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Dylan Regan
Dylan Regan
4 months ago

Can we as a nation stop defaming our national heroes?

nigel roberts
nigel roberts
4 months ago
Reply to  Dylan Regan

Iconoclasm is the instinctive impulse of leftists whose only urge is to destroy.

Drahcir Nevarc
Drahcir Nevarc
4 months ago
Reply to  Dylan Regan

Hear hear!

michael stanwick
michael stanwick
4 months ago
Reply to  Dylan Regan

But is this really about Dickens? The author’s point seems to me to be about the context in which Dickens was embedded – Dickens being used as a lens with which to glimpse the Victorian moral and ethical milieu. Thus How could they be so prudish? So rigid, so dogmatic, so racist, so hypocritical? Instead, why not ask what were the beliefs and attitudes grounding the ethical norms motivating Victorian society, rather than reading present day ethical concerns into that era?

Jerry Jay Carroll
Jerry Jay Carroll
4 months ago
Reply to  Dylan Regan
  1. The answer is no. Everything must be torn down to make way for a bare new world where no trace of religion or traditions apart from what is found in Marxist dogma can be found. Force eventually will be required on those whose wills have not been broken.
Benjamin Turner
Benjamin Turner
4 months ago

I can’t tell; are you having a Dickensian sardonic laugh at yourself? You hate Dickens chiefly for belonging to a generation that makes you uneasy, and then complain that he doesn’t much care for them himself.
This has got to be first review I’ve read that takes personal experience of suffering as a point AGAINST an author writing on suffering! And the first that complains about jokes. Can the man not apply some gallows humour to his own childhood?
And what, pray, does his illicit affair have to do with his feelings for the poor?
No, the title mentions Dickens, but the article is about the Victorians. And your complaint about the Victorians is that they had moral standards. Some lived according to them, and make us aware of our own failures, some didn’t, and give us a good opportunity to write morally superior screed about hypocrisy.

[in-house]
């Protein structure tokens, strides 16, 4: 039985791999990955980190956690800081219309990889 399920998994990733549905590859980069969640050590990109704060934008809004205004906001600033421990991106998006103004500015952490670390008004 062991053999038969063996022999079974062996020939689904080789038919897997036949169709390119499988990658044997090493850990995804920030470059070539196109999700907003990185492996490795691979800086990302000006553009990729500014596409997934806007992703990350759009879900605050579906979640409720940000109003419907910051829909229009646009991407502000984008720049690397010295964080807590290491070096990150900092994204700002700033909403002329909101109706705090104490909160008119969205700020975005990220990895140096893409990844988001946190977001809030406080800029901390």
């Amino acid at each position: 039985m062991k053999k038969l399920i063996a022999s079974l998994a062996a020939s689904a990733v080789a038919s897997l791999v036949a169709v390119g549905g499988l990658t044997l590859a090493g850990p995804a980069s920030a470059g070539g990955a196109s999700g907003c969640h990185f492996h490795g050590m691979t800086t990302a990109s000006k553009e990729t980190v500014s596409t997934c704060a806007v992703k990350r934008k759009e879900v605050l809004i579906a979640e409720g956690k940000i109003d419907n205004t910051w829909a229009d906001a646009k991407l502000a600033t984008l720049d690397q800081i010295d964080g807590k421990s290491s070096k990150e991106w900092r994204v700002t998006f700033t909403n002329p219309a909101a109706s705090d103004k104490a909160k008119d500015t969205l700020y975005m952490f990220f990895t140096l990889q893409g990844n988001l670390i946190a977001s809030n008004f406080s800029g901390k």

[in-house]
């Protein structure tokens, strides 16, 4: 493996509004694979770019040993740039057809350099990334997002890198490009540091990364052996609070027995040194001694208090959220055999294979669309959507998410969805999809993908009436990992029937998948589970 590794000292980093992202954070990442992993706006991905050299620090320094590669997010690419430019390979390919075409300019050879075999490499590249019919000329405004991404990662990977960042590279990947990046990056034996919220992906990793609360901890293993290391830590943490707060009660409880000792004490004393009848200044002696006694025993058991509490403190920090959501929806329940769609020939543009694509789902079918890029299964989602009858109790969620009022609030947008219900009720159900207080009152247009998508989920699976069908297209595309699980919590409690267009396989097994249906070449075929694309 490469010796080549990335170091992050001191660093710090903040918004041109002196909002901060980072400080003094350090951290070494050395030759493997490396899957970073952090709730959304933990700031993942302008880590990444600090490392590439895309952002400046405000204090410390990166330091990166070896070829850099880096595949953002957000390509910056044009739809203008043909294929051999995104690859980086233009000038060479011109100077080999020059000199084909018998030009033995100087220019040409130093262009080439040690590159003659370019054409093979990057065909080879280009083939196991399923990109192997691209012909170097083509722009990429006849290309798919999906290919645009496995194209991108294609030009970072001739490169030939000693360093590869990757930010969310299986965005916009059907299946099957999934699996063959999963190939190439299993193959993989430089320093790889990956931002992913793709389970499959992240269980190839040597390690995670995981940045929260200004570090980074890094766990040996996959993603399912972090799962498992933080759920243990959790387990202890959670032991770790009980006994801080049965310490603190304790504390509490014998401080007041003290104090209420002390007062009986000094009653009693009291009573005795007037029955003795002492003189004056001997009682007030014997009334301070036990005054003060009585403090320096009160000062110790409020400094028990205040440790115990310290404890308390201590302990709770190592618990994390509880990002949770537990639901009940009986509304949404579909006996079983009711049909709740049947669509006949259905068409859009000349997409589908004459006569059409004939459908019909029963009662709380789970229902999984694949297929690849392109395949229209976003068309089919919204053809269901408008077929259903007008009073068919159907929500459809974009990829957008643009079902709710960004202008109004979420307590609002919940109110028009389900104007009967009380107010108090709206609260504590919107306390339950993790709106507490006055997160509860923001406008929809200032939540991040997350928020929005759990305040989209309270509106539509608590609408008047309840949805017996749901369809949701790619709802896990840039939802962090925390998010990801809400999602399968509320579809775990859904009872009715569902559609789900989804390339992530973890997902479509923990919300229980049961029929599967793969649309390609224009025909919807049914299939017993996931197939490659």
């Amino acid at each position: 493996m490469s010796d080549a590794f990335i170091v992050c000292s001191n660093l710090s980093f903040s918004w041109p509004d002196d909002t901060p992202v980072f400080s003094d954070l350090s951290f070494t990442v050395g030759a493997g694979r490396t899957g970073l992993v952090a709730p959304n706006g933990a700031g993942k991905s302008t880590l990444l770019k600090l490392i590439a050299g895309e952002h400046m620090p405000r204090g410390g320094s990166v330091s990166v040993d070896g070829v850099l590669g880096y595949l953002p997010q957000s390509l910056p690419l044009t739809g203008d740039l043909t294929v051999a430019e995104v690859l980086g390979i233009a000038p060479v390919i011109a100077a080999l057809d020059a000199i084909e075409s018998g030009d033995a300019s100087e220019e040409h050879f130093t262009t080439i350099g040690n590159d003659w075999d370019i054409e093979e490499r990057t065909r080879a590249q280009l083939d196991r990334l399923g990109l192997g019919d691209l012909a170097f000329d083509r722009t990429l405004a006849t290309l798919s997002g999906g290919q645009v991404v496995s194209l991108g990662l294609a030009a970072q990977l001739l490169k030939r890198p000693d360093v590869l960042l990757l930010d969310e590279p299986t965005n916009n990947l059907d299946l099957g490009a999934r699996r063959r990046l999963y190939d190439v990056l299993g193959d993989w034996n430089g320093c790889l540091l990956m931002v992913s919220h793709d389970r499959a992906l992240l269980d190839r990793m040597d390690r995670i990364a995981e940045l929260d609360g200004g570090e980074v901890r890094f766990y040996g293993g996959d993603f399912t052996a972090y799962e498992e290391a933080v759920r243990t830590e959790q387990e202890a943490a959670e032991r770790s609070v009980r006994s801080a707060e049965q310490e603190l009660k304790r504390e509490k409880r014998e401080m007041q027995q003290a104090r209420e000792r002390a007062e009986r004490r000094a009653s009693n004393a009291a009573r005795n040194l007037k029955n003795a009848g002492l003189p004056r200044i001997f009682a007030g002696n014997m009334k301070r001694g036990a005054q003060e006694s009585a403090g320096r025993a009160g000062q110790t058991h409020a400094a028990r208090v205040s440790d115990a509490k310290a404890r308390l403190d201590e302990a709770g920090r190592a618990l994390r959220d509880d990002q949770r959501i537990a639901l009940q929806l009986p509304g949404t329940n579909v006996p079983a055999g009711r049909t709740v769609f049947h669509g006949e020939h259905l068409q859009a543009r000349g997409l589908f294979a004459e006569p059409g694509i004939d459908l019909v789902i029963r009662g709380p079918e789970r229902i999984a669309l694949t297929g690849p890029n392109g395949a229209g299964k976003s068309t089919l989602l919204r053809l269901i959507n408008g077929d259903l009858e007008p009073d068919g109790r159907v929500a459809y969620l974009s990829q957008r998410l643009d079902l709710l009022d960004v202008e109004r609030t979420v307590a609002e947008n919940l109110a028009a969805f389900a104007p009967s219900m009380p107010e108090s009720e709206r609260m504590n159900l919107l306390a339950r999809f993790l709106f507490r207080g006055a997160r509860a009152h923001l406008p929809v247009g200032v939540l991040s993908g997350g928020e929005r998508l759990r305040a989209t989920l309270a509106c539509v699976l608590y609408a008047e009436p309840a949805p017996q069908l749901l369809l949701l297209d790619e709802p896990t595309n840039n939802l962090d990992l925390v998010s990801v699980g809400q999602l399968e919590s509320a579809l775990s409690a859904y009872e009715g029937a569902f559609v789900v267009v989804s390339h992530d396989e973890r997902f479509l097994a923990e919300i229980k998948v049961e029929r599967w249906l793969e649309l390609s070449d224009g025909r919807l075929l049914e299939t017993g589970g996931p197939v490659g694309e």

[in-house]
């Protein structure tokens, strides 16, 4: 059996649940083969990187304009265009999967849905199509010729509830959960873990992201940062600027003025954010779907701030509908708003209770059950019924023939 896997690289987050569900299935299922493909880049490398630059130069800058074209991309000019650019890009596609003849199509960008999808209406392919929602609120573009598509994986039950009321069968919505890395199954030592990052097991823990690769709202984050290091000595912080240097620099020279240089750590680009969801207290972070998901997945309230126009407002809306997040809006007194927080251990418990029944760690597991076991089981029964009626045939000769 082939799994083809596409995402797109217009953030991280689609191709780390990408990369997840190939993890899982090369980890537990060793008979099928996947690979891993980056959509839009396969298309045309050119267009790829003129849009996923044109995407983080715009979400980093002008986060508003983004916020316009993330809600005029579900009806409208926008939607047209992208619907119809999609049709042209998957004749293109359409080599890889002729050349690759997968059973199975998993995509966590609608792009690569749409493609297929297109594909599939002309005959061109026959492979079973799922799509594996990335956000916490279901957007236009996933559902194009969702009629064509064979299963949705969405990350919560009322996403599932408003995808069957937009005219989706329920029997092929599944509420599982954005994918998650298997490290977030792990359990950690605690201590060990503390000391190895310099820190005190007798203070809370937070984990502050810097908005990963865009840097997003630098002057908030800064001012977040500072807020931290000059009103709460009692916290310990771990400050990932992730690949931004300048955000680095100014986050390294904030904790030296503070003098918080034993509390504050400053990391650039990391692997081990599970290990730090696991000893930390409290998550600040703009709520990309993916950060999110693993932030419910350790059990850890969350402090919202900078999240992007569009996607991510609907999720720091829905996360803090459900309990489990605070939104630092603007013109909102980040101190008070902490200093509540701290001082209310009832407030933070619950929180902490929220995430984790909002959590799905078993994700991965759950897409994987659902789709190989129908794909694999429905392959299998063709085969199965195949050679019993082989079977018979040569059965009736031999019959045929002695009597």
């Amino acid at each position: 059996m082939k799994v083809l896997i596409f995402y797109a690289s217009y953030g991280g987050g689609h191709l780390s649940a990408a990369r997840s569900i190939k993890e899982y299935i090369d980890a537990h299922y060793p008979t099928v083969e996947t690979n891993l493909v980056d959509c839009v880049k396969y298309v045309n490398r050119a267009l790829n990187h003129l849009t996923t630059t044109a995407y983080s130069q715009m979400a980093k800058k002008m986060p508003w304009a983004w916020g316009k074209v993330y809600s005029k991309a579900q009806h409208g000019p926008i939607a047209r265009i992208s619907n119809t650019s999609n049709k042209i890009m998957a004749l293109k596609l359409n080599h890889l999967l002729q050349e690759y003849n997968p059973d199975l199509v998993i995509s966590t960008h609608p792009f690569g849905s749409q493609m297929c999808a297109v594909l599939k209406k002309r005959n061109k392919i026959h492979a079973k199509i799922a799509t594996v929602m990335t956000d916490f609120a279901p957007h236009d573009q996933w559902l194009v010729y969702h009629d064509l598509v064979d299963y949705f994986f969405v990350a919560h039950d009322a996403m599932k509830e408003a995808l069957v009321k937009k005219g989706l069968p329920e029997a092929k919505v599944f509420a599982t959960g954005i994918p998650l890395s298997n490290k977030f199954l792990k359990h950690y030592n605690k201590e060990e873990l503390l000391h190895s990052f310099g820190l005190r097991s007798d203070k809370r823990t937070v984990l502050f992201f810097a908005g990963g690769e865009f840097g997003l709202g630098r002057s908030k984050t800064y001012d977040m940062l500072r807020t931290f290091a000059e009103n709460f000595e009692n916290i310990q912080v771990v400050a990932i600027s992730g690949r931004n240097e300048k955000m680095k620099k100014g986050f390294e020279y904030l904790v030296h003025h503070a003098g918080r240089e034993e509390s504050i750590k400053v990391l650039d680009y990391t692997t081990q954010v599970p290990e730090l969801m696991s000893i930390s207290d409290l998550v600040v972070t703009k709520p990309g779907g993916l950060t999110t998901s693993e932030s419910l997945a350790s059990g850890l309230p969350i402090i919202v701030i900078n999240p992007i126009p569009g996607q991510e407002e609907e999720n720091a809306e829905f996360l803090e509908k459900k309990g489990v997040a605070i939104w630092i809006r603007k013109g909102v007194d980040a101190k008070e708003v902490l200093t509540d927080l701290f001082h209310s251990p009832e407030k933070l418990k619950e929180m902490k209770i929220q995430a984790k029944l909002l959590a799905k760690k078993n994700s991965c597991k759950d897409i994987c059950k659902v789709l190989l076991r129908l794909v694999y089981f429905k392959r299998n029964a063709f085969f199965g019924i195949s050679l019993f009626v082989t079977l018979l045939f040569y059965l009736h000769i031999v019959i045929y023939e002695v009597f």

If you make me choose a society en masse, give me the Victorians any day over the 21st century Anglosphere. Hypocrisy is far preferable to our present day’s sneering abandonment of every moral standard.

Malcolm Knott
Malcolm Knott
4 months ago

The writer seems unaware of the power of sardonic humour.

Zoë Colvin
Zoë Colvin
4 months ago

What is the point of this piece? The works of Charles Dickens do not appeal to Will Lloyd, it appears, but does he mount an argument against them beyond the fact that “gooey sentiment”is not to his personal taste? Surely demanding a Dickens novel be less Victorian and more like a Martin Amis novel or a George Orwell novel isn’t a criticism so much as evidence that the reader wanted a book by someone else, which isn’t that interesting. As to Dickens’s behaviour – or that of any other writer or artist – what has that to do with the work produced?

Alan Jackson
Alan Jackson
4 months ago

The author’s knowing attitude to Dickens-who was we agree very much a fallen man -as well as a very generous one- misses out Dickens the artist who deeply cares about the condition of his country and its poor. Has Will Lloyd ever attempted to read Dombey and son,Great Expectations, Little Dorrit with some kind of thought as to the way the art is made to condemn a country that condemns its rejected. Of course Dickens was mixed upas he shows Pip to be mixed up-but he also shows Pip’s recognition of his feeling for the rejected Magwitch as one that leads to redemption. He, Lloyd should spend Christmas actually reading his later works and then ask himself what it is his article misses.It is the art that matters!

Edward Hocknell
Edward Hocknell
4 months ago

I’ve always found him indigestible: sickly sweet young women; dismal ‘amusing’ characters; overblown descriptions, and endless moral messages nudging us in the ribs. Thackeray is miles better, and not just in ‘Vanity Fair’. Try ‘Pendennis’ and ‘The Newcomes’.

Dustshoe Richinrut
Dustshoe Richinrut
4 months ago

Blankety blank

Last edited 4 months ago by Dustshoe Richinrut
Matt B
Matt B
4 months ago

Much truth. There are some better ones though – be kind – and though he was Hollywood on the page people lap it up, then as now, and so he has an assured place: Daily Dostoyevsky or deeper dives on human nature are not for everyone. So, ‘More the Merrier!’ Ho-Ho! (Oops). Dollop of Trollope anyone, with G K Chestnuts?

Last edited 4 months ago by Matt B
Drahcir Nevarc
Drahcir Nevarc
4 months ago
Reply to  Matt B

I very much like all Dickens’s novels except for Oliver Twist which I think is genuinely inferior, and Hard Times about which I feel ambivalent. The only Thackerays I’ve read are Vanity Fair and Pendenn1s, both of which I enjoyed immensely. I’m also a huge fan of Trollope, both the Barsetshire Chronicles and the Palliser series.